When you take a step back and look at the skills that different careers require, you begin to understand that not everyone is cut out for every single job. The traits that make for a good fireman, for example, do not necessarily make for a good news anchor, and vice versa.
And that’s okay! We want our newscasters to have silky smooth voices and compelling color commentary, and we want our pets to escape without harm when the Christmas tree accidentally goes up in a blaze. I don’t think either of those is asking for too much.
With that in mind, it’s worth examining the personality traits that make up the best recruiters. A few classic qualities spring to mind, so if you’re trying to become a recruiter or engaging in a third-party search, you should have a feel for what type of person succeeds in that role.
Before we delve in, it should be noted that there isn’t one simple recipe to make an expert recruiter. There’s no “1/2 cup of charm + ¼ cup of adaptability + ¼ sociability = perfect recruiter.” Below, you will simply find five traits that most good recruiters possess, and how they each help them succeed at their jobs.
With the number of social networks that exist today, not only do recruiters have to have accounts on each, they have to be savvy enough to find talent on these platforms. In fact, social media is so important that 94% of recruiters use, or plan to use social media for recruiting. Frankly, I’m surprised that percentage isn’t higher. That remaining 6% may have the thickest rolodex in the world, or they’re just not very good recruiters.
This goes hand-in-hand with #1, but quality recruiters need to know how to use the tools that are at their disposal to find the best talent out there. LinkedIn has unquestionably become the most important weapon in a recruiter’s arsenal. Not surprisingly, 89% of all recruiters report having hired someone by using LinkedIn, emphasizing how vital that particular platform has become.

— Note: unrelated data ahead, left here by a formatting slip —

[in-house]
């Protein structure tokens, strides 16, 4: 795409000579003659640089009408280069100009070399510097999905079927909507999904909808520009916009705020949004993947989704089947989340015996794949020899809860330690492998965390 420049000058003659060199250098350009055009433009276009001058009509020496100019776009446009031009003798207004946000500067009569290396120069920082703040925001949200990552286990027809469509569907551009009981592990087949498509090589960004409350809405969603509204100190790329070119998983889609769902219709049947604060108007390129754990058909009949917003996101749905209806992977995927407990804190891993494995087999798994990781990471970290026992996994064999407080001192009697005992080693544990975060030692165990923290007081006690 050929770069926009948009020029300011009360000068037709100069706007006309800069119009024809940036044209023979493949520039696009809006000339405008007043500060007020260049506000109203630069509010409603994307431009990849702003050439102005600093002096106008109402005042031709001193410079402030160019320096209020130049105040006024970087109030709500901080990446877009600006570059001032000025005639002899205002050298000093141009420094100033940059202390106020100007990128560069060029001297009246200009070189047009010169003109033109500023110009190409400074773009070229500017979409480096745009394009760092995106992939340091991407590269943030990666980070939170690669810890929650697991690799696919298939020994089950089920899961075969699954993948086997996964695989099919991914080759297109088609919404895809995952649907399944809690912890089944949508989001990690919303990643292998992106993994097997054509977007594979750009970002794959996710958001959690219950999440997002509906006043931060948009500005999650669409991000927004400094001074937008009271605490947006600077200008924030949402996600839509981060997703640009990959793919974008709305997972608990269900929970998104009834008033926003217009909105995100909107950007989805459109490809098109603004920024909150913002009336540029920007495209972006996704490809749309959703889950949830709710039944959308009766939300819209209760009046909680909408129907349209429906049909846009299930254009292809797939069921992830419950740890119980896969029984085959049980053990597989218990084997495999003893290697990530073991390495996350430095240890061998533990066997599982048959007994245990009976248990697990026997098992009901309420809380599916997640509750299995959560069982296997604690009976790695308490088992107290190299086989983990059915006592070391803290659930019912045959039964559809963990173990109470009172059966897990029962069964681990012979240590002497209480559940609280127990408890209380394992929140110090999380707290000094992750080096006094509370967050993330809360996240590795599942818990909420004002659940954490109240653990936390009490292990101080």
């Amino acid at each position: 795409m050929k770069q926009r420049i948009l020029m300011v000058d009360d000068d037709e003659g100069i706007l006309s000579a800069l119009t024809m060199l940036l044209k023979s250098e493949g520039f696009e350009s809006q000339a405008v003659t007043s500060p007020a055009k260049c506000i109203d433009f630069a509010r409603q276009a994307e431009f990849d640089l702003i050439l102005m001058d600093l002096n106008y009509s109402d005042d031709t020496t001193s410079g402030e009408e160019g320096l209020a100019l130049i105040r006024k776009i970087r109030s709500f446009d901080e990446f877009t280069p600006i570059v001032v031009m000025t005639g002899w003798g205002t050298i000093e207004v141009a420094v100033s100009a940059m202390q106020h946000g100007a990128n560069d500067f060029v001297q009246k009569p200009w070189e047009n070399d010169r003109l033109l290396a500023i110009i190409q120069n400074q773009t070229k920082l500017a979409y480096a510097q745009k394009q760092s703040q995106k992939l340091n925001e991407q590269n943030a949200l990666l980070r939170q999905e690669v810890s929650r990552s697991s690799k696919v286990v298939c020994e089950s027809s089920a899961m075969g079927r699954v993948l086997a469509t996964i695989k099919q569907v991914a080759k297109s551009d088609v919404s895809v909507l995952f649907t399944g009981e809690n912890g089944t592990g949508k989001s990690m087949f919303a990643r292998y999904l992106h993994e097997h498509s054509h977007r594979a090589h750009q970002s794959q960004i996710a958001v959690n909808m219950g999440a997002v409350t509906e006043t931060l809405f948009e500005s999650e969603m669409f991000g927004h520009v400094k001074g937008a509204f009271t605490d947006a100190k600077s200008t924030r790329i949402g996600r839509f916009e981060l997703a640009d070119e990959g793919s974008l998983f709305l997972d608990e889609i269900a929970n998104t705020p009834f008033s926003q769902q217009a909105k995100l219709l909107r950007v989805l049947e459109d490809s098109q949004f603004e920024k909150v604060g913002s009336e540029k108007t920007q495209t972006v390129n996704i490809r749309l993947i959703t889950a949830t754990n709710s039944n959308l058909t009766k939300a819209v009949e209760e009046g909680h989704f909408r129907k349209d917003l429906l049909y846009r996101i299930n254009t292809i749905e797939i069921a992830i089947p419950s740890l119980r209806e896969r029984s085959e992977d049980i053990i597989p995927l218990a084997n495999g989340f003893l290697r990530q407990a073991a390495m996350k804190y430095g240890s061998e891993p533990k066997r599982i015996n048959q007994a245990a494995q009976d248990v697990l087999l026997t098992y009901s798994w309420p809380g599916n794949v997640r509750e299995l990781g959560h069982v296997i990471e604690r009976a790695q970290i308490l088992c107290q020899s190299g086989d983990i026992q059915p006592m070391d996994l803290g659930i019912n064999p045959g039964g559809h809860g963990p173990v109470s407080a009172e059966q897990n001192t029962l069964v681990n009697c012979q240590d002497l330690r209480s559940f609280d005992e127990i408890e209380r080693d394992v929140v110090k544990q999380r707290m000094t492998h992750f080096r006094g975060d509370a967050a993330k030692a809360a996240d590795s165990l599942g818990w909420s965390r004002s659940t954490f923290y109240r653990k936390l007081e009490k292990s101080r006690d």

Additionally, the best recruiters are trained in Boolean searches, thus optimizing their time on LinkedIn and Google so they can find the exact candidates for whom they’re searching. Fortunately this isn't something that requires innate knowledge, it's something you can be trained in. And if you’re looking for a few ways to brush up on your Boolean skills, master sourcer Irina Shamaeva has taught some of the best recruiters in the industry. We know this for a fact because the top grossing recruiters on RecruitiFi are all alumni of her Certified People Sourcing Professional (CPSP) program. If you're looking to stay up-to-date on the top sourcing tools, techniques, and skills, we reccommend starting with some of the webinars in the training library or the sourcing guidebook before testing your mettle against the CPSP certification exam.
Good recruiters should know their targets better than they know themselves. For example, Generation Y, also known as millennials, will make up 50% of the working age population by 2018. Quality recruiters know this, and they therefore know how to recruit millennials, including how to pitch them, what aspects of a position to emphasize, and what their interests are.
This is one of the key elements that will always keep the human element in recruiting. Machines can read resumes, but only people can read other people.
In baseball, the saying goes that even if you fail 7 out of 10 times, you’re a Hall-of-Famer. In the business world, recruiters are sometimes going to come back empty-handed in their search. It’s unfortunate, but it’s true. The best ones get right back on the horse, however, undaunted by any previous failing. They look at facts such as 70% of organizations citing a capability gap as a major issue and laugh. In their minds, they know they’ll find the right candidate the next time around.
Basic laws of inertia state that a body at rest tends to remain at rest unless acted upon by an outside force. Recruiters must act as that force, swaying candidates, whether they are employed or not, to consider job opportunities. While 69% of people who are currently employed are actively looking for new jobs, that still leaves 31% who are content with where they are. Often times, the truly great candidates are passive, so recruiters need to be able to convince these people that the grass is greener in a new workplace.
Recruiters may come in all shapes and sizes, but the great ones will have most, if not all of the personality traits listed above. To succeed in the competitive world of corporate recruiting, an acute sense of how to talk to people is needed above all else, and if someone has that, these traits will likely come naturally.